Courtesy CVS Health
- CVS Health operates 10,000 pharmacies, where you can buy soda and candy, and also pick up a prescription. The company recently acquired the health insurer Aetna, too.
- Five years ago, CVS stopped selling tobacco products, as the company increasingly focused on the healthcare part of its business.
- But a top company executive told us CVS won’t stop selling soda or other unhealthy food any time soon, even as the company increasingly provides medical care in its stores.
- We spoke with CVS Chief Marketing Officer Norman de Greve about how CVS is working to balance what customers want with what’s good for their health.
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In 2018, CVS Health acquired Aetna, combining a chain of nearly 10,000 pharmacies dispensing prescriptions and selling snacks and soda with one of the biggest US health insurers.
The $70 billion acquisition accelerated a reckoning for CVS over the purpose of its drug stores. As consumers increasingly shop online, they’re coming into CVS stores less for things like milk, bread and toilet paper. Instead, CVS wants consumers to think of the stores as a place for healthcare, where they can get their dry skin examined, or check in about their diabetes.
"That’s where the growth is going to have to come from," CVS Health Chief Marketing Officer Norman de Greve said in a recent interview with Business Insider.
As CVS starts to focus its physical presence more on health, the stores’ other inventory comes into question. Already, sales of items like snacks and drinks fell 1.8% in the first quarter of 2019. Sales are increasing for healthcare and beauty items.
Still, even as CVS focuses on health, de Greve said the company needs to keep things like candy and soda in its stores, so that people don’t stop coming in. He said CVS is trying to strike the right balance between enabling unhealthy behaviors and being so sterile that nobody swings by.
"What we have to do is have a store that people enjoy coming into," de Greve said. "What we also have to do is have a store that also helps you take a proactive step forward on your health."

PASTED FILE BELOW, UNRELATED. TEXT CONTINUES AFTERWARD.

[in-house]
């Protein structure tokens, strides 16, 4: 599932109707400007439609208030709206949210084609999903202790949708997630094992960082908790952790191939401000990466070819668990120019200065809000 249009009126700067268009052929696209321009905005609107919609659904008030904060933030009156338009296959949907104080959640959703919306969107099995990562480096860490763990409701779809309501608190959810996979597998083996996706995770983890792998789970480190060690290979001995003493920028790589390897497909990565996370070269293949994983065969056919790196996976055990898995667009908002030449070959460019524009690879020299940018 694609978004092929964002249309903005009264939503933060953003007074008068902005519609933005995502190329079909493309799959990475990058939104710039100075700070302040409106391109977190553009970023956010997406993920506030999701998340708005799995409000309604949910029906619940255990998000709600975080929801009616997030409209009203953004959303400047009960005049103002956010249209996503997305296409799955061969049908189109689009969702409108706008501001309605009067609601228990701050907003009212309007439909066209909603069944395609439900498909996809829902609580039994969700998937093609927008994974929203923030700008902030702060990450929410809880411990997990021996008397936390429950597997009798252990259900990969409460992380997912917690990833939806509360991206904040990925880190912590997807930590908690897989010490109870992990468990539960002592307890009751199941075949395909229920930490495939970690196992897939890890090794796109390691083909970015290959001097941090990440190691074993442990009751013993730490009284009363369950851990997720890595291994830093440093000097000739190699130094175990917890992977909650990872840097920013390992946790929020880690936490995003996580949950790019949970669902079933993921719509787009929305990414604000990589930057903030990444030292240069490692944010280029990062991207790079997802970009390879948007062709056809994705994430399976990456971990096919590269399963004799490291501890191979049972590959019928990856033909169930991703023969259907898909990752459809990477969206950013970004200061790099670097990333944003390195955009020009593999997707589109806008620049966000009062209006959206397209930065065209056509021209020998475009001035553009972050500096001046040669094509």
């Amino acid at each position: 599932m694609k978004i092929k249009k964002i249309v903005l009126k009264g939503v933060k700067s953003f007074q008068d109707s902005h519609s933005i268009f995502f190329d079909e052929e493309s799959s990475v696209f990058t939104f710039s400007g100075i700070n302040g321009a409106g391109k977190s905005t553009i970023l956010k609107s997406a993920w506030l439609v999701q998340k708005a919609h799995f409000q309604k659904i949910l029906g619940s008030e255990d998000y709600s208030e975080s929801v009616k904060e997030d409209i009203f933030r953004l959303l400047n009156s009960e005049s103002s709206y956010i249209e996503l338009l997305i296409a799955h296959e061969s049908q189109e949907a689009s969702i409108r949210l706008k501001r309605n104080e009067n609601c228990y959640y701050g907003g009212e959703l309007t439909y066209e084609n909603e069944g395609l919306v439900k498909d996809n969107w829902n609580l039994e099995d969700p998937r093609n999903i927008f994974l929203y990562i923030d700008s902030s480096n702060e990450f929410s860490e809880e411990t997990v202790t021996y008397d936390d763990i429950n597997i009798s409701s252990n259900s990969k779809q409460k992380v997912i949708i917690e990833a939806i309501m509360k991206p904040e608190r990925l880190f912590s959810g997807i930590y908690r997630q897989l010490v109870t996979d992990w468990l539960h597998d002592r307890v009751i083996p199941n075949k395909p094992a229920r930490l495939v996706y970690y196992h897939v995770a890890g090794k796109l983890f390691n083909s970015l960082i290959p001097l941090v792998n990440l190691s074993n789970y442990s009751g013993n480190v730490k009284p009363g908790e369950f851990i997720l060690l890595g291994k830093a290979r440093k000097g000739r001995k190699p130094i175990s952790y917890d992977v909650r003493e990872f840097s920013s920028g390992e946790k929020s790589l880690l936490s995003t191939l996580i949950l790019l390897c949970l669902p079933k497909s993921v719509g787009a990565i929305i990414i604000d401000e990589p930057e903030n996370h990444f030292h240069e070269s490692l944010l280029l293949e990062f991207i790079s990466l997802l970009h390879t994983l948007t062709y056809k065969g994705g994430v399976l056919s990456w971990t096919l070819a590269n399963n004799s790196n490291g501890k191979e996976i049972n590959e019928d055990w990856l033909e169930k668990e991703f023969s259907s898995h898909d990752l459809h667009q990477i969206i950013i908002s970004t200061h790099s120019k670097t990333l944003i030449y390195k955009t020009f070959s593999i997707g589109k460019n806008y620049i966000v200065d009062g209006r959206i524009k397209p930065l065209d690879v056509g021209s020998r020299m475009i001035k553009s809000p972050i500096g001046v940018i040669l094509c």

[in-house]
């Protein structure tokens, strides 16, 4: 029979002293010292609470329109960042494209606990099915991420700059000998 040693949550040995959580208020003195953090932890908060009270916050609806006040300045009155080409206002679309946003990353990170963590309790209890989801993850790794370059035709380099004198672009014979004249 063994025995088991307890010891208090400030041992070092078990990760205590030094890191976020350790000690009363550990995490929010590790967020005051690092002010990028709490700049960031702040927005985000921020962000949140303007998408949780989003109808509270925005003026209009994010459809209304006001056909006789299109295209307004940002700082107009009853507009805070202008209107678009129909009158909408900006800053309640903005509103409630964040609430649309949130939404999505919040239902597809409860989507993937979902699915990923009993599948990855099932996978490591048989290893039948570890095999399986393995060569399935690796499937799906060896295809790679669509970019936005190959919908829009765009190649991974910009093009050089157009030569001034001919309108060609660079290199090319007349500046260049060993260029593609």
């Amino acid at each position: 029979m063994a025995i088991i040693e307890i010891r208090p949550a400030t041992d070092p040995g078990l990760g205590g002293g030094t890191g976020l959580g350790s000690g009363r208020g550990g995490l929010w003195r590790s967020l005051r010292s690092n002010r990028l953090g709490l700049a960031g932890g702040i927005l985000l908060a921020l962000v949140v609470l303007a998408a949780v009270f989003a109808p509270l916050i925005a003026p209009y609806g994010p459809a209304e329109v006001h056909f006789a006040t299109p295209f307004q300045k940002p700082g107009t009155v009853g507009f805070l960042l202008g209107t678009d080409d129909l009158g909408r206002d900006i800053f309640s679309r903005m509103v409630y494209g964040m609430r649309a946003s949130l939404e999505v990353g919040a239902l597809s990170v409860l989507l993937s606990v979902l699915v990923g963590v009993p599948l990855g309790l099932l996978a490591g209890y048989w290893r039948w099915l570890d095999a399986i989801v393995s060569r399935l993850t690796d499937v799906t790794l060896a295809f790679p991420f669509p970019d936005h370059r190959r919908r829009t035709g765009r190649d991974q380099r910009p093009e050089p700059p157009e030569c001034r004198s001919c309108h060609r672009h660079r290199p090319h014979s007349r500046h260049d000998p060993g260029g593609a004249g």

Courtesy CVS HealthDr. Dora Hughes, a professor at the Milken Institute School of Public Health at George Washington University told Business Insider she’s optimistic that CVS will be able to adapt to a healthier future, given the steps the organization took in removing tobacco.
In 2014, CVS stopped selling cigarettes and other tobacco products, a move that was widely applauded by the healthcare community but hasn’t been followed by other national pharmacies.
"It shows they’re not afraid to take bold steps that will hurt their profit margin to advance health," Hughes said.
More recently, CVS has made a push to test out supplements and vitamins to make sure there are no additives, and it only stocks sunscreens with SPF 15 and higher.
Still, pop into a CVS and you’ll find sodas, candy bars, and other items that are tasty treats but can contribute to health problems. In recent years, CVS has made a push to move candy bars and sugary drinks farther away in stores, prioritizing healthier snacks and drinks with less added sugar, The Wall Street Journal reported in 2017.
Getting rid of an item like soda entirely could mean that a customer doesn’t even come in to CVS, de Greve said.
"Here’s the thing about America. if you put soda on sale on your circular, you will move the entire country’s sales," de Greve said. "You decide you’re not going to be in that business at all the people who value that go somewhere else."
To be sure, Hughes said, there’s no safe level of tobacco use. "That’s not true with other items. In moderation, conceivably they can be part of a healthy diet," Hughes said.
CVS isn’t alone in grappling with these questions. Hughes pointed to how health systems and healthcare companies have been moving toward healthier options, after years of having fast food options in hospital cafeterias. "I think there’s increasing attention being paid to this dynamic more so than ever," she said.
De Greve said CVS has prioritized laying out stores differently to help nudge people toward healthier options.
"Would I like a store that is all health? Yes. But I don’t think it would be as effective as a store that people come into every day with their kids who pick up a toy car and get a lollipop, because we’d lose the relationship," de Greve said. "It’s a real balance you have to play."
Ideally, as consumers start to think of CVS as a place to go for their health, their snacking habits might start to change for the healthier too, leading to more changes in what CVS stocks.
"I think that all the ideas can coexist, but I do think that we’re going to see some changes in everyday business practices," Hughes said.
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